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Apollo Sites from LRO
Phil Stooke
post Sep 12 2016, 08:07 PM
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Follow-up on the Apollo 12 - possible - Lunar Module Ascent Stage impact. Looking at more images of the area I have found what may be the impact site, showing up as a gouge or linear depression, possibly with a crater at the end. I attach two images, each a composite of several, to tell the story.

A is a regional map showing the Apollo 12 landing site, LM impact target and predicted impact area.
B is a close-up showing the predicted impact area and two features, the area of dark streaks described earlier, and the new feature which may be the impact site.
C is a comparison of twi LROC NAC images showing the impact feature, and a composite of the two which reduces the effects of shadowing and emphasizes albedo markings. The impact site is dark.
D is the area of dark streaks.
E-H zoom in on the impact feature to locate it unambiguously.

(These are set up as illustrations for a future book.)

Phil

Attached Image


Attached Image


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john_s
post Sep 13 2016, 02:55 AM
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Nice work! It looks quite convincing to me. I'm intrigued by your use of the images with different lighting to separate albedo and topography- is the merged image simply a linear combination of the two, or something fancier?

John
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Phil Stooke
post Sep 13 2016, 12:12 PM
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Thanks, John. The shadow-cancelling method is surprisingly easy and effective. It is just a linear addition of two images with approximately opposite lighting. Shadows and highlights cancel each other out, greatly reducing the visibility of topography and clarifying the albedo markings. I have used it with what is sometimes referred to as 'jaw-dropping' effectiveness on Lunokhod and Apollo astronaut tracks, where individual images did not reveal them clearly.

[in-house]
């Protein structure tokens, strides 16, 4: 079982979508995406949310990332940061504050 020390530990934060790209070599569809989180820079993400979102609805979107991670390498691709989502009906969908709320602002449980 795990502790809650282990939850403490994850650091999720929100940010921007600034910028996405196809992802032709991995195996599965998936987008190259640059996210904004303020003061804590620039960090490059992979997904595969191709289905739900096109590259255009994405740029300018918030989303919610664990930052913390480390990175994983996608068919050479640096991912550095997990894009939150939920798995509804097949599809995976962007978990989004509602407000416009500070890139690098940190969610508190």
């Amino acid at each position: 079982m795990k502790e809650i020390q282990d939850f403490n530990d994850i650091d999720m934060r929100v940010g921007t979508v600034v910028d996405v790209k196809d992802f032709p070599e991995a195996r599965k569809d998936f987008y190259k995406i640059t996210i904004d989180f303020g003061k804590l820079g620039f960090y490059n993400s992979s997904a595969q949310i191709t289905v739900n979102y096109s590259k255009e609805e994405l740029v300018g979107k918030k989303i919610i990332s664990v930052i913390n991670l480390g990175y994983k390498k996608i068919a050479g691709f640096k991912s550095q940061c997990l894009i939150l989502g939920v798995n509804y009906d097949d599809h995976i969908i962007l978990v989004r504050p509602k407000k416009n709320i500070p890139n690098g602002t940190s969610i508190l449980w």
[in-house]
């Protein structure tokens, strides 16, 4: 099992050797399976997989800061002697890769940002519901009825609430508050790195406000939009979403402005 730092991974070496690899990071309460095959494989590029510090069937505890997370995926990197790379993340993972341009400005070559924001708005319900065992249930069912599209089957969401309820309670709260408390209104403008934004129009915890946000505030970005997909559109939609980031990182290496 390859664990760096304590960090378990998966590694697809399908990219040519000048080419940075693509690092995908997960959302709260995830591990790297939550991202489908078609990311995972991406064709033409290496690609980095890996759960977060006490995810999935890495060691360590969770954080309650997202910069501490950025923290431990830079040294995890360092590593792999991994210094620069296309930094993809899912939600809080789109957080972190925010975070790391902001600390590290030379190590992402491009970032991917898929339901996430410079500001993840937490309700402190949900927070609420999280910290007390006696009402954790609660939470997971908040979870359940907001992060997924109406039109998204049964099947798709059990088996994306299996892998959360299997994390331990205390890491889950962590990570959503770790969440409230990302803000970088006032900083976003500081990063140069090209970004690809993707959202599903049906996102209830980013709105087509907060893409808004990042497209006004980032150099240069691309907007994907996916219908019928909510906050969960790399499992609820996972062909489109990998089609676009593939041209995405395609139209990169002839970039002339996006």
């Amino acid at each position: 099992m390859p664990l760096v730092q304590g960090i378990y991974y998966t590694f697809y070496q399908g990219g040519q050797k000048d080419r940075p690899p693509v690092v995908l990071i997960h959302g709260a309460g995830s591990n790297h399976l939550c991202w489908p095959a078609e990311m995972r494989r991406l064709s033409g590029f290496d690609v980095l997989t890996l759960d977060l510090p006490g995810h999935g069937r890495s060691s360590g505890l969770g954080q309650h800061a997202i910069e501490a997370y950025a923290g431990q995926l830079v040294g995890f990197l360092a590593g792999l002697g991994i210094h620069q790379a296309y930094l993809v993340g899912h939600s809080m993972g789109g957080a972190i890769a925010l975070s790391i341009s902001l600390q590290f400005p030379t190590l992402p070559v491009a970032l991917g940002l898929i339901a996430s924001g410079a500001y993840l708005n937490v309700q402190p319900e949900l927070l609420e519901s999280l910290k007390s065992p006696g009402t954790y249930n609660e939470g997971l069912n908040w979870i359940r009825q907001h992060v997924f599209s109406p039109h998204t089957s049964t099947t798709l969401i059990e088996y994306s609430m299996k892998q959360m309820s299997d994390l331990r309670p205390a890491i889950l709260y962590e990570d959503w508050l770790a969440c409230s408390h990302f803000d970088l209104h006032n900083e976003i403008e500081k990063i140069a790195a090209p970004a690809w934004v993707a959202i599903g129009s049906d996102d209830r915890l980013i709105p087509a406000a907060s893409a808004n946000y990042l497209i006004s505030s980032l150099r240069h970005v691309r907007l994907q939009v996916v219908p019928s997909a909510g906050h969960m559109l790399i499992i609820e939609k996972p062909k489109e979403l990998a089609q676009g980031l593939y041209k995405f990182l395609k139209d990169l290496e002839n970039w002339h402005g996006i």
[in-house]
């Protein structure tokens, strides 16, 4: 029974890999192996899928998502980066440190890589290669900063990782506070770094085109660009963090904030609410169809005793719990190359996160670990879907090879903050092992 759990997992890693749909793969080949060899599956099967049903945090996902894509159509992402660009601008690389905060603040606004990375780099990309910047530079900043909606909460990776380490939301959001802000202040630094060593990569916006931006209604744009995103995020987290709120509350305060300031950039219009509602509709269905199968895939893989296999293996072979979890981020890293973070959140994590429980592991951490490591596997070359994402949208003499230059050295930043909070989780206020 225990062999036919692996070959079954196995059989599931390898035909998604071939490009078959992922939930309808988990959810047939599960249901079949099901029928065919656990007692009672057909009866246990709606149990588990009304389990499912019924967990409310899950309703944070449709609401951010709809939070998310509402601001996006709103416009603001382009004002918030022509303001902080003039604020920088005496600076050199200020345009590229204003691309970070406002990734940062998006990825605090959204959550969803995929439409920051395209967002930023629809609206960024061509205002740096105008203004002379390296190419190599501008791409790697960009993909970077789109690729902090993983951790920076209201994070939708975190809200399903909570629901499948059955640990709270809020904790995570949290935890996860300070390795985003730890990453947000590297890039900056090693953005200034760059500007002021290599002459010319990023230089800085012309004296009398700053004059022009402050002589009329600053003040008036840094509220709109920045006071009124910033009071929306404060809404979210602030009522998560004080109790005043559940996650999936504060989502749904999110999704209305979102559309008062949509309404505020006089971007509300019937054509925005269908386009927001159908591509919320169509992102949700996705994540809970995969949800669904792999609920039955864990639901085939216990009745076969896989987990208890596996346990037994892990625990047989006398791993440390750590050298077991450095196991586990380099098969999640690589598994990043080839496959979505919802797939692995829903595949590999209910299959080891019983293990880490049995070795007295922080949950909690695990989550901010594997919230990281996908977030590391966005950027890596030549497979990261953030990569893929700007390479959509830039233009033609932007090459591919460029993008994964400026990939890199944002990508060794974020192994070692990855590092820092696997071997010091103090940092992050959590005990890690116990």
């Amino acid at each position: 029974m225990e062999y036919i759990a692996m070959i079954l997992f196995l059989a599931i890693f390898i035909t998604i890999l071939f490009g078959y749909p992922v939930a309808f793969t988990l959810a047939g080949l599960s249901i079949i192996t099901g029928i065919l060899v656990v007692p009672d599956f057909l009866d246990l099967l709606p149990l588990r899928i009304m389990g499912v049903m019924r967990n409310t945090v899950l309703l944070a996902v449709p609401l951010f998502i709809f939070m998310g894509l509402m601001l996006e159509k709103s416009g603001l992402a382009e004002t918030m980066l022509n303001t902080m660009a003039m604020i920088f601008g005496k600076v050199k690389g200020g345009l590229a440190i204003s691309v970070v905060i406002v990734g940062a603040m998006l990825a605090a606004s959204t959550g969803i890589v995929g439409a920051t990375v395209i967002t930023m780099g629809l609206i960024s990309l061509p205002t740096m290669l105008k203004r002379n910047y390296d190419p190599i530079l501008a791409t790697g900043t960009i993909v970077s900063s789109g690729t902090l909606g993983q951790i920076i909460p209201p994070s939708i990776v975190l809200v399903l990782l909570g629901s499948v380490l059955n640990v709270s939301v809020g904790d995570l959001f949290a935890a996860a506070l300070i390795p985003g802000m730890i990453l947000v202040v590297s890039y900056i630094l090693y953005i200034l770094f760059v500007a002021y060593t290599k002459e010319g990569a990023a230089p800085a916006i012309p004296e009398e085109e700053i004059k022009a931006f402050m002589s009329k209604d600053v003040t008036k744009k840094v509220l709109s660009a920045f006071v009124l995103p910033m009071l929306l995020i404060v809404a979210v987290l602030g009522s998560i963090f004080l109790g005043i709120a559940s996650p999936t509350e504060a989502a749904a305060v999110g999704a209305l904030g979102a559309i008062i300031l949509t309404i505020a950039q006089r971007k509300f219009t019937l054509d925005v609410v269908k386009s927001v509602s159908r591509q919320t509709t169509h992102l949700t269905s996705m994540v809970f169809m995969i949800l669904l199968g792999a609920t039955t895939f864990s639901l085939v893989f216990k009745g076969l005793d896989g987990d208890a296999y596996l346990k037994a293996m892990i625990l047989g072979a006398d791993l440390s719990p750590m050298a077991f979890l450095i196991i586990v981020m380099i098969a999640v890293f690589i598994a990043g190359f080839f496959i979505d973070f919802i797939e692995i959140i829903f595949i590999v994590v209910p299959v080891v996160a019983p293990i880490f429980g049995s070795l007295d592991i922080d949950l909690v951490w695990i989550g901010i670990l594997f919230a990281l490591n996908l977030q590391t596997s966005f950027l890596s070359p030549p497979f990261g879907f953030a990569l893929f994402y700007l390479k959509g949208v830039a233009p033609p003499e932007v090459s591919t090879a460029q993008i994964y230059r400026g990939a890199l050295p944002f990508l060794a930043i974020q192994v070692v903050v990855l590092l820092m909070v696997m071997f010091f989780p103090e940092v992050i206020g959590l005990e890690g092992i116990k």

Phil


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Phil Stooke
post Sep 13 2016, 07:32 PM
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Another example of the shadow-cancelling method. This is Apollo 14, EVA 1 near the ALSEP. Two individual NAC images plus a merged version. The topography does not cancel completely because they are stretched differently, but look at how the tracks pop out!

Phil

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Phil Stooke
post Nov 2 2016, 04:46 PM
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Allow me to introduce to you.... the Apollo 14 LM Ascent Stage impact site!

Attached Image



This is almost exactly at the tracking location. Its latitude and longitude in Quickmap coordinates are 3.4202 S, 19.6368 W (340.3632 E). My hero, Ewen Whitaker, who sadly just died aged 94 a couple of weeks ago, tried to locate the impact site and suggested it was at the location of an unusual dark spot in an Apollo 16 Metric Camera image (frame 2508). He had just observed that Ranger and other artificial impacts tended to look dark from orbit, so it was a reasonable suggestion. But it was not quite in the right place. In this case he was mistaken. This spot shows features very similar to the Apollo 12 LM Ascent Stage impact, illustrated above on this page. I will be presenting this at LPSC.


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Ian R
post Nov 3 2016, 10:31 AM
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Nice discovery Phil, and sad news about Ewen Whitaker.

How is the second edition of your Lunar Atlas coming along?


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Phil Stooke
post Nov 3 2016, 12:18 PM
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Thanks. The book is coming along pretty well. It went fast during my half-year sabbatical, January to June. Now I'm back teaching it's slowed down a lot. But I hope to finish the revision of the first volume (ending at Luna 24) by December next year, and then get into a Volume 2 which is everything after Luna 24 up to the present. It is greatly improved by the use of LRO data and corrections to some errors in Vol. 1.

Phil


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